The Reporter (Vacaville)

McCarthy's House: Famous friends and hard realities

- By Lisa Mascaro

WASHINGTON >> In an almost forgotten slice of marbled real estate at the Capitol, the Kevin McCarthy era is taking shape in Congress.

It was here that the new House speaker was chatting last week with Donald Trump Jr. on the former president's son's podcast, their laughter spilling into the halls from behind closed doors. And it was in this modest outpost, with its grand vistas of the National Mall and easy proximity to the action on House floor, that the Republican leader from California had met with his lieutenant­s brokering deals in the grueling race to become speaker.

Away from the glare of the speaker's official office, McCarthy is conducting some of the most exhilarati­ng but also difficult business of leadership. Yet McCarthy is also confrontin­g the limits of his slim hold on power as the promises of a new style of running the House run into the hard realities of governing.

This past week, an immigratio­n bill that was supposed to be easy work for a Republican Party intent on sealing the U.S. border with Mexico was shelved for quick action, kicked back to committees for changes.

A Republican proposal for a 23% national sales tax that would take the place of income taxes rose and quickly fell from favor, turned into a punchline for President Joe Biden's attacks on extreme elements in the GOP.

McCarthy booted two prominent Democrats, Adam Schiff and Eric Swalwell of California, from the House Intelligen­ce Committee, but his promise to oust Rep. Ilhan Omar, DMinn., from the House Foreign Affairs Committee ran into resistance from a couple of Republican­s.

“You watch,” McCarthy told The Associated Press as breezed through the halls, signaling he had the votes in hand to remove the Somali-born Omar.

Three weeks into the new Republican majority, the risks of McCarthy's leadership style are clearly taking hold: In the interest of opening up the legislativ­e process, with more seats at the table for farright lawmakers, the GOP agenda will be subjected to prolonged debates and delays — and the chance that nothing gets done at all.

McCarthy appeared upbeat as he exited the Trump podcast, brushing off the scrapes over the immigratio­n bill and others as part of the process with his bottom-up way of governing.

“I don't view that as at risk,” McCarthy said.

“Say you passed the bill early here, but it just it's not perfect,” he said. “I want to get it right.”

So far, Republican­s have been able to get about 10 pieces of legislatio­n through the House, including one abortion-related measure that was a party priority. Some other bills and resolution­s had sweeping bipartisan backing, largely symbolic actions including one to commend Iranian human rights protesters.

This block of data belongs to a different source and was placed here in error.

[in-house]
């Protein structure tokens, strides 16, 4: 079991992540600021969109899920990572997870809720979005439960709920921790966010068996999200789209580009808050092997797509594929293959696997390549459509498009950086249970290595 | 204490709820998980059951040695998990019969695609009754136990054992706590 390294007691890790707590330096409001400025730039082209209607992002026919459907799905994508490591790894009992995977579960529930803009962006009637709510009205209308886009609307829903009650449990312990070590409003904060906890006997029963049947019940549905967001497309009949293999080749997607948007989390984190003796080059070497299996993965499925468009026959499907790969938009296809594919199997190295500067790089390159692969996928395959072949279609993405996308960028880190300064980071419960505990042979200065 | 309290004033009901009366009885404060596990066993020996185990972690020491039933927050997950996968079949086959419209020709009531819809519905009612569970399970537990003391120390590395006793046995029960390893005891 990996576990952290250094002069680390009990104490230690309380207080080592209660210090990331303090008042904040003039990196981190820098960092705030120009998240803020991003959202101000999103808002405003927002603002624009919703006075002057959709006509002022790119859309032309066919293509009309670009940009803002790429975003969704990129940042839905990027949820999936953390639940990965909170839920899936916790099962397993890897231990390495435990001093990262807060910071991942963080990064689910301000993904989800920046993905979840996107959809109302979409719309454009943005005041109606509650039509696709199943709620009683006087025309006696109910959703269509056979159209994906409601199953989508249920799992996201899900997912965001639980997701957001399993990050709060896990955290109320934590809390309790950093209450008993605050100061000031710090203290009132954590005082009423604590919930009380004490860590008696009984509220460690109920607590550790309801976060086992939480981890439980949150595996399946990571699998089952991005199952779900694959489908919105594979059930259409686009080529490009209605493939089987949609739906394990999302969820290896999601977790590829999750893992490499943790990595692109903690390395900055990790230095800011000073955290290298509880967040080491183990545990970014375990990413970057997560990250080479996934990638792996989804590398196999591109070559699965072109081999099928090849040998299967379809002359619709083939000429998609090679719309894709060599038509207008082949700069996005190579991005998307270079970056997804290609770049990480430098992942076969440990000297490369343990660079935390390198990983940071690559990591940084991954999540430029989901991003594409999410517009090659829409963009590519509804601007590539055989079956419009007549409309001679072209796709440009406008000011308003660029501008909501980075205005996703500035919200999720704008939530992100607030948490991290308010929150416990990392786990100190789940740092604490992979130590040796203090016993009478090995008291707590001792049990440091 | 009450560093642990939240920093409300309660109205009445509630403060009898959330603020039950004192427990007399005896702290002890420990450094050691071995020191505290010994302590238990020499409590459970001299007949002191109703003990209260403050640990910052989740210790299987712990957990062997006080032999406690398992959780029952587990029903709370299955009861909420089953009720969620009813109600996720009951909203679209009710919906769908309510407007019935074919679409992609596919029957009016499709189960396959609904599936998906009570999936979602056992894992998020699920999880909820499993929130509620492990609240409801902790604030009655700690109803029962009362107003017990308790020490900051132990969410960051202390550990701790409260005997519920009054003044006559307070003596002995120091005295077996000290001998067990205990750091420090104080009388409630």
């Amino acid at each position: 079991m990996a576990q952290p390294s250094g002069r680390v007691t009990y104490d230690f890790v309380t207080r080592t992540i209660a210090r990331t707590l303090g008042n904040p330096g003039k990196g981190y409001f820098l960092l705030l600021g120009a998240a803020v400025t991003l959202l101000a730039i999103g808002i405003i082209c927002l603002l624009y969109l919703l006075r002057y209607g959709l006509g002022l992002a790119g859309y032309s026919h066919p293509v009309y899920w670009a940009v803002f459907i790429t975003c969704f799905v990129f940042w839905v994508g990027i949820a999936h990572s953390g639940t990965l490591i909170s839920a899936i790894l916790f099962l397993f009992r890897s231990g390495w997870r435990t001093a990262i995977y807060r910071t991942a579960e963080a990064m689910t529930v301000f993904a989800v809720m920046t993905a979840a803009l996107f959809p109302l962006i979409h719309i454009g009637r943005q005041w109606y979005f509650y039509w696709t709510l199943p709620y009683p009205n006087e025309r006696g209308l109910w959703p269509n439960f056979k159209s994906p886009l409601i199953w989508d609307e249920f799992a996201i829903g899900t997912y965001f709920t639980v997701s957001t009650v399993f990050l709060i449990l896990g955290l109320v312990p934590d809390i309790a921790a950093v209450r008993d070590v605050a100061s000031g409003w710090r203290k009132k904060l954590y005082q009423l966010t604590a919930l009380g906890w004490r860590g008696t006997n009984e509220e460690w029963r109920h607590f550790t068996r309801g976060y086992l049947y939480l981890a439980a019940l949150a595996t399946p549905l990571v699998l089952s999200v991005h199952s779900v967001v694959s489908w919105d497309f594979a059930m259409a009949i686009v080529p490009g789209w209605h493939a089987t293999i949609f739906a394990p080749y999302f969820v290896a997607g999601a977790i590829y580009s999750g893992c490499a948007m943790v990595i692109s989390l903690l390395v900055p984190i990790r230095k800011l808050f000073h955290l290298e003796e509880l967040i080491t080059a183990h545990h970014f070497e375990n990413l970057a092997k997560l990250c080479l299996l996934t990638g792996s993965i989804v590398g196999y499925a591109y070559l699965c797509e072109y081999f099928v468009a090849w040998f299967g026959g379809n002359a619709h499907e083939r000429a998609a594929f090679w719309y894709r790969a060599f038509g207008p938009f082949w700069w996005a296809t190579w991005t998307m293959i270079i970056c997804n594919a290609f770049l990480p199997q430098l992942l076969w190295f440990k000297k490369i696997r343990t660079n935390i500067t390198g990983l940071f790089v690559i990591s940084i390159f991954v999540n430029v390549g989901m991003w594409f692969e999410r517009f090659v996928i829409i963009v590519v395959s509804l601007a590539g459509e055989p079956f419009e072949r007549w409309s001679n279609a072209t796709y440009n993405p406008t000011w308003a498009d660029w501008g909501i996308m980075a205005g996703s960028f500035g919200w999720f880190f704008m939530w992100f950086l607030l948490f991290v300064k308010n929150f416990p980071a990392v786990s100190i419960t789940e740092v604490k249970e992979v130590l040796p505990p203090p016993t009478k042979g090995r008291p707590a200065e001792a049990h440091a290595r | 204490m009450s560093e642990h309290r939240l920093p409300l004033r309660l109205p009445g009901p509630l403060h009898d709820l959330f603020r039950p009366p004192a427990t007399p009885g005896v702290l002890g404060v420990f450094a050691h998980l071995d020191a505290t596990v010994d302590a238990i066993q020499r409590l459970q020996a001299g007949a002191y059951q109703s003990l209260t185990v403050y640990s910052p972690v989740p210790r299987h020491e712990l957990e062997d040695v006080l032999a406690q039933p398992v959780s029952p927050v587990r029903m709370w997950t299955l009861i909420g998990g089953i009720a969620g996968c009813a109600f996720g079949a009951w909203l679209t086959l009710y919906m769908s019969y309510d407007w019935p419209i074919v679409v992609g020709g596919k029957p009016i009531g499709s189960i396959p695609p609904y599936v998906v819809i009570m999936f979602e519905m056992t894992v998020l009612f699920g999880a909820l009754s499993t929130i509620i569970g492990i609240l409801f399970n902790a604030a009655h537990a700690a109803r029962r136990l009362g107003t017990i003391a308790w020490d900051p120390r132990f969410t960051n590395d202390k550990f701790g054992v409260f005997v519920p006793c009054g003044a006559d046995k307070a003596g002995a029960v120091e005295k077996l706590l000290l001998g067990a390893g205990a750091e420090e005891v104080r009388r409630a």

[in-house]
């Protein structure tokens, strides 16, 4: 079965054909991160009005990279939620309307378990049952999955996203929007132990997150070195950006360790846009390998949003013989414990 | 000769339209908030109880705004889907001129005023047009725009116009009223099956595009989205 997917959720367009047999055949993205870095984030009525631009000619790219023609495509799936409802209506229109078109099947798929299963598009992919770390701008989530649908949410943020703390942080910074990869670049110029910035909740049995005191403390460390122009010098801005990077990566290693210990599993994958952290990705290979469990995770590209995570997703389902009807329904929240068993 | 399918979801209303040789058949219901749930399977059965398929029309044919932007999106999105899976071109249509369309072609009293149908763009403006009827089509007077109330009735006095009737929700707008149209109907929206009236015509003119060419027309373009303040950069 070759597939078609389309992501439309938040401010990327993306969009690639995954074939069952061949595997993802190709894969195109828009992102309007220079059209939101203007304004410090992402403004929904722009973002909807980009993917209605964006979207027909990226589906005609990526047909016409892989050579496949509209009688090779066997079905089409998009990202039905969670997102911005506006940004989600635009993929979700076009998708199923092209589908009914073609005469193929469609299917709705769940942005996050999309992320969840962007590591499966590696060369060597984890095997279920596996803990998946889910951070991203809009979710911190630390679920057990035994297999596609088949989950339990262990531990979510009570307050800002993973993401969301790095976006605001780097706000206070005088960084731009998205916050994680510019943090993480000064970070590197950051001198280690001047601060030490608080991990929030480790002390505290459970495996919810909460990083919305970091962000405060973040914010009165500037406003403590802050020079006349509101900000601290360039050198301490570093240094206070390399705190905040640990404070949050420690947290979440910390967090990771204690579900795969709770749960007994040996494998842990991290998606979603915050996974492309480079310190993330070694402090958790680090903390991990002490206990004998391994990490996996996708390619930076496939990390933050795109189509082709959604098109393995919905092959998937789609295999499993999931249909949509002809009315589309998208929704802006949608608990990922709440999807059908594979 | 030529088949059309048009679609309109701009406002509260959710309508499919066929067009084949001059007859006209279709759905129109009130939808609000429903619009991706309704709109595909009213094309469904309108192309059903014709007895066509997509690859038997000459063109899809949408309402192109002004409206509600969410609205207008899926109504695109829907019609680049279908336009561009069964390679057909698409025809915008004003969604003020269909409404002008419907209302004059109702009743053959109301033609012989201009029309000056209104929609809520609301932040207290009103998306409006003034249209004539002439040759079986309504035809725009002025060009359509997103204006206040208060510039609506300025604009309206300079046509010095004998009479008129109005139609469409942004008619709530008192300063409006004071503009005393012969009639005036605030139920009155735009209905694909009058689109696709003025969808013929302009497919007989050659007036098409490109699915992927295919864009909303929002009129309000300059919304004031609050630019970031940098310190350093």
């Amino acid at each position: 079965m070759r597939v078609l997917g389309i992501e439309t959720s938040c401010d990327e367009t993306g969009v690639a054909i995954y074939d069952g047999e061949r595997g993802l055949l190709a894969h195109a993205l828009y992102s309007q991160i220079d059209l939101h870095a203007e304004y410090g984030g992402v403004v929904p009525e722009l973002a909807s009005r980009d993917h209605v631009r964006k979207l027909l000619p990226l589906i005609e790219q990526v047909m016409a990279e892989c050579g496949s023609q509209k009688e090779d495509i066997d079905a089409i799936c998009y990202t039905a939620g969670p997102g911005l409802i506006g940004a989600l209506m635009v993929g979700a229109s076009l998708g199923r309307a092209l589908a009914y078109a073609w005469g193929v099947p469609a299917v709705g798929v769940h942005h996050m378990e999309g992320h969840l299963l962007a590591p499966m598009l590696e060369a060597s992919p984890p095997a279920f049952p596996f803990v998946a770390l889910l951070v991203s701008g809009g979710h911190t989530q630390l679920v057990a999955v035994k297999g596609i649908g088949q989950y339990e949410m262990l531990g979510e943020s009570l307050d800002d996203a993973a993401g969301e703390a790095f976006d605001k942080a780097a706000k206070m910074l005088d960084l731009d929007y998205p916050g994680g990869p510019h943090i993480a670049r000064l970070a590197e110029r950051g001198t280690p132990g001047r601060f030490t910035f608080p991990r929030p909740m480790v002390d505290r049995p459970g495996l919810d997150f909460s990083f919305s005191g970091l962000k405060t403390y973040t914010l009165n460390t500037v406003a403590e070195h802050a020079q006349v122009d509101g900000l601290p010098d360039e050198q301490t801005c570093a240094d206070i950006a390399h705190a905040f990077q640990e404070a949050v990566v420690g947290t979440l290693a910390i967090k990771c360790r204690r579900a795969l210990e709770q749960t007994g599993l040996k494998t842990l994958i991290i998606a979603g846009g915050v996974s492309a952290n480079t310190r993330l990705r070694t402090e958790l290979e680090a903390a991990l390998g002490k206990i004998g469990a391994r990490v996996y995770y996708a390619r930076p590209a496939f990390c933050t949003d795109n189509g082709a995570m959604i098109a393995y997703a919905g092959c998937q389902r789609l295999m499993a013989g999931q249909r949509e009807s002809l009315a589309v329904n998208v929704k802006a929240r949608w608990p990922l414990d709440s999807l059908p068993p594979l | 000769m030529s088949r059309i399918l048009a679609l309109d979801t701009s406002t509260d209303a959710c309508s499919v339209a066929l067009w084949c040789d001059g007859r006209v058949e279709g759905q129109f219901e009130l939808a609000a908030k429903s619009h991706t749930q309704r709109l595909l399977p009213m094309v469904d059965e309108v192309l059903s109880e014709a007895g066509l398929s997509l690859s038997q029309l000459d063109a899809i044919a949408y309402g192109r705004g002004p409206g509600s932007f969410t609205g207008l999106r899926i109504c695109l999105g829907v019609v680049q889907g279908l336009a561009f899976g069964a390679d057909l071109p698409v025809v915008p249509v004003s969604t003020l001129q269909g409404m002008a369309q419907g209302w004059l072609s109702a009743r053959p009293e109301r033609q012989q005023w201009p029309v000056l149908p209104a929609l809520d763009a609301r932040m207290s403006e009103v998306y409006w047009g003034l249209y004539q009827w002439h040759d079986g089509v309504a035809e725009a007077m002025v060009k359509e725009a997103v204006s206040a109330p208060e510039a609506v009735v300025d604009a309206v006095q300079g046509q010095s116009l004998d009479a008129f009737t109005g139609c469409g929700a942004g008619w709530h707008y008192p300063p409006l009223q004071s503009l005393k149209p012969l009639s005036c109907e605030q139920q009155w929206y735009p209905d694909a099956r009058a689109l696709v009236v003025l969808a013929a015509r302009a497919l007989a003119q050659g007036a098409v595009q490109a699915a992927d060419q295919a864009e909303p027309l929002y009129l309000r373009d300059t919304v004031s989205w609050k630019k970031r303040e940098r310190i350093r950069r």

But several of the top proposals the Republican­s lined up for quick passage as part of their rules package have stalled out amid difference­s between the hard-right Freedom Caucus and pragmatic conservati­ves. As McCarthy celebrated his birthday with a visit from Elon Musk at the Capitol, lawmakers were grinding through a twoday debate on a routine oiland-gas leasing bill.

“At some point in time, they have to belly up to the bar, make a decision, and go,” said Rep. James Clyburn of South Carolina, the seasoned Democratic leader and former House whip.

As part of the opening up the House process, lawmakers on Thursday dove into a freewheeli­ng debate over an oil and gas leasing bill that would limit the president's ability to tap the Strategic Petroleum Reserve, as Biden did during soaring fuel prices, without first developing an Energy Department plan to increase resource production on federal lands.

One of the first amendments came from Rep. Marjorie Taylor Greene, the far-right Georgia Republican who used her precious few minutes of debate to also mention she was the first in Congress to file legislatio­n calling for Biden's impeachmen­t.

“The people's House has been broken for too long,” she said, extolling the new system.

But House Republican­s acknowledg­e some grumblings from their constituen­ts back home at the slow start to their new majority. The prolonged speaker's race consumed the first week of the new Congress as McCarthy endured 15 votes before finally seizing the gavel.

Rep. Troy Nehls, R-Texas, said he heard from a caller to his office demanding to know why House Republican­s hadn't yet launched investigat­ions into Biden's son Hunter.

“Everybody gets so emotional,” Nehls said.

“Let's just breathe a little bit. Take a step back,” he said. “Let's develop the situation and see what comes out of these committees.”

 ?? JOSE LUIS MAGANA — THE ASSOCIATED PRESS FILE ?? House Speaker Kevin McCarthy, R-Calif., speaks during a news conference in Statuary Hall at the Capitol in Washington on Jan. 12.
JOSE LUIS MAGANA — THE ASSOCIATED PRESS FILE House Speaker Kevin McCarthy, R-Calif., speaks during a news conference in Statuary Hall at the Capitol in Washington on Jan. 12.

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